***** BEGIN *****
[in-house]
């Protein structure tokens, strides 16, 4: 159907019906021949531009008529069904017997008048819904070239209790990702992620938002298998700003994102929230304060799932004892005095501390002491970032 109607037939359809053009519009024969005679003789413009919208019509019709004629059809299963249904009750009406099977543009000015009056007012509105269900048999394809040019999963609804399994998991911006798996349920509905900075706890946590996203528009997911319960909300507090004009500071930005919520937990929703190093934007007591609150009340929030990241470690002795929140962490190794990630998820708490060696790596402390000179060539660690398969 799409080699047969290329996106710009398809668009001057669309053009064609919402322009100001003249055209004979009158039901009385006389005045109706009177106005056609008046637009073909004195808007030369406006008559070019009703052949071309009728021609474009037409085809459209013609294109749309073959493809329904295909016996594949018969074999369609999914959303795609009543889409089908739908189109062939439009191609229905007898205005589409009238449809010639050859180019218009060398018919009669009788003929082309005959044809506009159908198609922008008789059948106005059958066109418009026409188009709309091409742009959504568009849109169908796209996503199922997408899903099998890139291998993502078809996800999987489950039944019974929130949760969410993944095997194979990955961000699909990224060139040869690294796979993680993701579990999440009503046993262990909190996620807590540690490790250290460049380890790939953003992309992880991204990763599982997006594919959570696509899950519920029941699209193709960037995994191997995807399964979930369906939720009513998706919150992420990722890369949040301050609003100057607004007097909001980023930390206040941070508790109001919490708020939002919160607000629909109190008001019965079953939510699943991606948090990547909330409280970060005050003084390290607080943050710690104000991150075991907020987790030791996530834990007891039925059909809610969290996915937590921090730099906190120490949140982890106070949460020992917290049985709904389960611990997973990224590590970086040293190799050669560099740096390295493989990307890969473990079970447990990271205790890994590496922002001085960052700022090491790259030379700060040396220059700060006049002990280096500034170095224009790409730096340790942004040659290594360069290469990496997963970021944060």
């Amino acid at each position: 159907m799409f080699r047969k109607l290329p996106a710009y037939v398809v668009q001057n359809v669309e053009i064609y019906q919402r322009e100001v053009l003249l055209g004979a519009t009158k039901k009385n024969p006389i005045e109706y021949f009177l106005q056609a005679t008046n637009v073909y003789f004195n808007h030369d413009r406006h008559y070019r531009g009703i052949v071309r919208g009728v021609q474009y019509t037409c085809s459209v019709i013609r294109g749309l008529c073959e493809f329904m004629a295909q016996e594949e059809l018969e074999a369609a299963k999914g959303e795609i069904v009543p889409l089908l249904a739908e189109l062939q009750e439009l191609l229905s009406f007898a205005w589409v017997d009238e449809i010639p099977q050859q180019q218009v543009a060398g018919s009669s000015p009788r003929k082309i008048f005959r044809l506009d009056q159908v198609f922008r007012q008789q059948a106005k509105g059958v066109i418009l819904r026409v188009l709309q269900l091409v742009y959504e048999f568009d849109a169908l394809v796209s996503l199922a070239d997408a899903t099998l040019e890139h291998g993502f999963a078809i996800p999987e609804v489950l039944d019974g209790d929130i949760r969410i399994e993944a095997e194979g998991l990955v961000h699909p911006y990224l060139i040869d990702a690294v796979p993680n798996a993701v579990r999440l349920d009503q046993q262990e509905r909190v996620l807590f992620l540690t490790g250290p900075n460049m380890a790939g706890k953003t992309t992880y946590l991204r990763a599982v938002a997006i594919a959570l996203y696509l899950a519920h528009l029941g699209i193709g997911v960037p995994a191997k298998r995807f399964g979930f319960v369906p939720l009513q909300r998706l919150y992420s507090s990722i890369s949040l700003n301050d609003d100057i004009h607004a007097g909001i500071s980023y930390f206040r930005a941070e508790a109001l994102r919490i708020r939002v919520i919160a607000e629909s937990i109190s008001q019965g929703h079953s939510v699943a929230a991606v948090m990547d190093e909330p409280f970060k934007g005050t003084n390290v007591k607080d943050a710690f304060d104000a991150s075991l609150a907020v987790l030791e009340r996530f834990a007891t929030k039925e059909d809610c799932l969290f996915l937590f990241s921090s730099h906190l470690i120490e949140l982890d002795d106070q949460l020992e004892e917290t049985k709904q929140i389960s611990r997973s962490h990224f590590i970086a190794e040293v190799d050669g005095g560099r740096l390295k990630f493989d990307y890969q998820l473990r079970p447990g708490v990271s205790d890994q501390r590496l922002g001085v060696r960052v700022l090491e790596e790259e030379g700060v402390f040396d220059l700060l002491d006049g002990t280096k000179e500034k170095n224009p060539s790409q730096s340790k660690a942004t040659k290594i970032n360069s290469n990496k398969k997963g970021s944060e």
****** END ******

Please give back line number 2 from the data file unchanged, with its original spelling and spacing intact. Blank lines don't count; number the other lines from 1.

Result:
């Protein structure tokens, strides 16, 4: 159907019906021949531009008529069904017997008048819904070239209790990702992620938002298998700003994102929230304060799932004892005095501390002491970032 109607037939359809053009519009024969005679003789413009919208019509019709004629059809299963249904009750009406099977543009000015009056007012509105269900048999394809040019999963609804399994998991911006798996349920509905900075706890946590996203528009997911319960909300507090004009500071930005919520937990929703190093934007007591609150009340929030990241470690002795929140962490190794990630998820708490060696790596402390000179060539660690398969 799409080699047969290329996106710009398809668009001057669309053009064609919402322009100001003249055209004979009158039901009385006389005045109706009177106005056609008046637009073909004195808007030369406006008559070019009703052949071309009728021609474009037409085809459209013609294109749309073959493809329904295909016996594949018969074999369609999914959303795609009543889409089908739908189109062939439009191609229905007898205005589409009238449809010639050859180019218009060398018919009669009788003929082309005959044809506009159908198609922008008789059948106005059958066109418009026409188009709309091409742009959504568009849109169908796209996503199922997408899903099998890139291998993502078809996800999987489950039944019974929130949760969410993944095997194979990955961000699909990224060139040869690294796979993680993701579990999440009503046993262990909190996620807590540690490790250290460049380890790939953003992309992880991204990763599982997006594919959570696509899950519920029941699209193709960037995994191997995807399964979930369906939720009513998706919150992420990722890369949040301050609003100057607004007097909001980023930390206040941070508790109001919490708020939002919160607000629909109190008001019965079953939510699943991606948090990547909330409280970060005050003084390290607080943050710690104000991150075991907020987790030791996530834990007891039925059909809610969290996915937590921090730099906190120490949140982890106070949460020992917290049985709904389960611990997973990224590590970086040293190799050669560099740096390295493989990307890969473990079970447990990271205790890994590496922002001085960052700022090491790259030379700060040396220059700060006049002990280096500034170095224009790409730096340790942004040659290594360069290469990496997963970021944060």